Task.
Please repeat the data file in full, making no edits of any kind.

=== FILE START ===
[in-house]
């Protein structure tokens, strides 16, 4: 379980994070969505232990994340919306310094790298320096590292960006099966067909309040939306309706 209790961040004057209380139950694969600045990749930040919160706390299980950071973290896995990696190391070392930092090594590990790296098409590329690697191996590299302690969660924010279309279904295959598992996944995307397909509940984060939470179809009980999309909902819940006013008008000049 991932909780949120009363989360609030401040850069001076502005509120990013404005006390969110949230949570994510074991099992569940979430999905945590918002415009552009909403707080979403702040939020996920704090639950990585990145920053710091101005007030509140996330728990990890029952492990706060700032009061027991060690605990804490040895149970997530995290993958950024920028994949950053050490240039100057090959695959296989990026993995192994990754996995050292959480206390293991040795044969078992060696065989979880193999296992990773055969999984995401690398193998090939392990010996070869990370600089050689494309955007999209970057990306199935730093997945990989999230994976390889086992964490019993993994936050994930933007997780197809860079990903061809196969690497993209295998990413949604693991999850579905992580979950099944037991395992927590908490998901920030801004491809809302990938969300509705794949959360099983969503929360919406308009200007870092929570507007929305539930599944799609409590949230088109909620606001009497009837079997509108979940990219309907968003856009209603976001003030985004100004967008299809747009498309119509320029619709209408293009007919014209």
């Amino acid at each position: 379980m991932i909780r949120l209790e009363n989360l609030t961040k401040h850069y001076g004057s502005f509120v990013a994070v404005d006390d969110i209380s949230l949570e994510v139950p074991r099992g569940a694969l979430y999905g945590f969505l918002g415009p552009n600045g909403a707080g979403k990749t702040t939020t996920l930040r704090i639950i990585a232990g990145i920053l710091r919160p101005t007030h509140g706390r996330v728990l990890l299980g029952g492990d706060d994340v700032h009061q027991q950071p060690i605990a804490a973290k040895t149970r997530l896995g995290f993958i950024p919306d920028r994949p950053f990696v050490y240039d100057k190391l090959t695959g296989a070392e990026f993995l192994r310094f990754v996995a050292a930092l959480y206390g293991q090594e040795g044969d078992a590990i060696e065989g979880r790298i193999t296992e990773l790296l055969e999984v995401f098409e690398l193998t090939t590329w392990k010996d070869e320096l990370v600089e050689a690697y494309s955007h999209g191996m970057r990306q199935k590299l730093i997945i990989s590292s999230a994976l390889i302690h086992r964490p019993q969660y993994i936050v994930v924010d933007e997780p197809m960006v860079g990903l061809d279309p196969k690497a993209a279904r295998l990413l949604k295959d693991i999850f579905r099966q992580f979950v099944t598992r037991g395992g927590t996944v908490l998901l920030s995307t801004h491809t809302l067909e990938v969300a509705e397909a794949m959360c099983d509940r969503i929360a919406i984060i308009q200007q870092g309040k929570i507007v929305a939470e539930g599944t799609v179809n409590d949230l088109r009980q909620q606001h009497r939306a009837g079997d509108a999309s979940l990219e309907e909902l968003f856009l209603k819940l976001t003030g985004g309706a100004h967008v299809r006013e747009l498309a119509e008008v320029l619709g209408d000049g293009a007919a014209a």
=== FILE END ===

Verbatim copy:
[in-house]
């Protein structure tokens, strides 16, 4: 379980994070969505232990994340919306310094790298320096590292960006099966067909309040939306309706 209790961040004057209380139950694969600045990749930040919160706390299980950071973290896995990696190391070392930092090594590990790296098409590329690697191996590299302690969660924010279309279904295959598992996944995307397909509940984060939470179809009980999309909902819940006013008008000049 991932909780949120009363989360609030401040850069001076502005509120990013404005006390969110949230949570994510074991099992569940979430999905945590918002415009552009909403707080979403702040939020996920704090639950990585990145920053710091101005007030509140996330728990990890029952492990706060700032009061027991060690605990804490040895149970997530995290993958950024920028994949950053050490240039100057090959695959296989990026993995192994990754996995050292959480206390293991040795044969078992060696065989979880193999296992990773055969999984995401690398193998090939392990010996070869990370600089050689494309955007999209970057990306199935730093997945990989999230994976390889086992964490019993993994936050994930933007997780197809860079990903061809196969690497993209295998990413949604693991999850579905992580979950099944037991395992927590908490998901920030801004491809809302990938969300509705794949959360099983969503929360919406308009200007870092929570507007929305539930599944799609409590949230088109909620606001009497009837079997509108979940990219309907968003856009209603976001003030985004100004967008299809747009498309119509320029619709209408293009007919014209």
């Amino acid at each position: 379980m991932i909780r949120l209790e009363n989360l609030t961040k401040h850069y001076g004057s502005f509120v990013a994070v404005d006390d969110i209380s949230l949570e994510v139950p074991r099992g569940a694969l979430y999905g945590f969505l918002g415009p552009n600045g909403a707080g979403k990749t702040t939020t996920l930040r704090i639950i990585a232990g990145i920053l710091r919160p101005t007030h509140g706390r996330v728990l990890l299980g029952g492990d706060d994340v700032h009061q027991q950071p060690i605990a804490a973290k040895t149970r997530l896995g995290f993958i950024p919306d920028r994949p950053f990696v050490y240039d100057k190391l090959t695959g296989a070392e990026f993995l192994r310094f990754v996995a050292a930092l959480y206390g293991q090594e040795g044969d078992a590990i060696e065989g979880r790298i193999t296992e990773l790296l055969e999984v995401f098409e690398l193998t090939t590329w392990k010996d070869e320096l990370v600089e050689a690697y494309s955007h999209g191996m970057r990306q199935k590299l730093i997945i990989s590292s999230a994976l390889i302690h086992r964490p019993q969660y993994i936050v994930v924010d933007e997780p197809m960006v860079g990903l061809d279309p196969k690497a993209a279904r295998l990413l949604k295959d693991i999850f579905r099966q992580f979950v099944t598992r037991g395992g927590t996944v908490l998901l920030s995307t801004h491809t809302l067909e990938v969300a509705e397909a794949m959360c099983d509940r969503i929360a919406i984060i308009q200007q870092g309040k929570i507007v929305a939470e539930g599944t799609v179809n409590d949230l088109r009980q909620q606001h009497r939306a009837g079997d509108a999309s979940l990219e309907e909902l968003f856009l209603k819940l976001t003030g985004g309706a100004h967008v299809r006013e747009l498309a119509e008008v320029l619709g209408d000049g293009a007919a014209a």